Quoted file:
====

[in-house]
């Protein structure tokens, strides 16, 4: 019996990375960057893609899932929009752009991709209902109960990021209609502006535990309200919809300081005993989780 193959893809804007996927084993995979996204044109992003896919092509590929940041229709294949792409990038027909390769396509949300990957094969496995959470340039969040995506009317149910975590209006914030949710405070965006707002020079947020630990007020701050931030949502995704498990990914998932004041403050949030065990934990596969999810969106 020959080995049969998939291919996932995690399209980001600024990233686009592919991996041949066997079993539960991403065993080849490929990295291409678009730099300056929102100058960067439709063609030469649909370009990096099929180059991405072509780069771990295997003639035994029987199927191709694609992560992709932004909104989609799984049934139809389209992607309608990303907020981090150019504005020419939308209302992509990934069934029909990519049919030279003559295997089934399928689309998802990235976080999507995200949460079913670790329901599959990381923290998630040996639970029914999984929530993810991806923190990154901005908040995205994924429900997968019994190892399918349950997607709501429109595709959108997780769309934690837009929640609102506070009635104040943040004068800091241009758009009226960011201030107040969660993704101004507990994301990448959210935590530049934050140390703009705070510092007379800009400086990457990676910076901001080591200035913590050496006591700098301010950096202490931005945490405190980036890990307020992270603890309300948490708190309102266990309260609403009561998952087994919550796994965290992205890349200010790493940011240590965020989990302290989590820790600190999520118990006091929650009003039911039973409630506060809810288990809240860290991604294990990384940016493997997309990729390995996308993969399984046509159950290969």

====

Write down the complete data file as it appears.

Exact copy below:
[in-house]
């Protein structure tokens, strides 16, 4: 019996990375960057893609899932929009752009991709209902109960990021209609502006535990309200919809300081005993989780 193959893809804007996927084993995979996204044109992003896919092509590929940041229709294949792409990038027909390769396509949300990957094969496995959470340039969040995506009317149910975590209006914030949710405070965006707002020079947020630990007020701050931030949502995704498990990914998932004041403050949030065990934990596969999810969106 020959080995049969998939291919996932995690399209980001600024990233686009592919991996041949066997079993539960991403065993080849490929990295291409678009730099300056929102100058960067439709063609030469649909370009990096099929180059991405072509780069771990295997003639035994029987199927191709694609992560992709932004909104989609799984049934139809389209992607309608990303907020981090150019504005020419939308209302992509990934069934029909990519049919030279003559295997089934399928689309998802990235976080999507995200949460079913670790329901599959990381923290998630040996639970029914999984929530993810991806923190990154901005908040995205994924429900997968019994190892399918349950997607709501429109595709959108997780769309934690837009929640609102506070009635104040943040004068800091241009758009009226960011201030107040969660993704101004507990994301990448959210935590530049934050140390703009705070510092007379800009400086990457990676910076901001080591200035913590050496006591700098301010950096202490931005945490405190980036890990307020992270603890309300948490708190309102266990309260609403009561998952087994919550796994965290992205890349200010790493940011240590965020989990302290989590820790600190999520118990006091929650009003039911039973409630506060809810288990809240860290991604294990990384940016493997997309990729390995996308993969399984046509159950290969």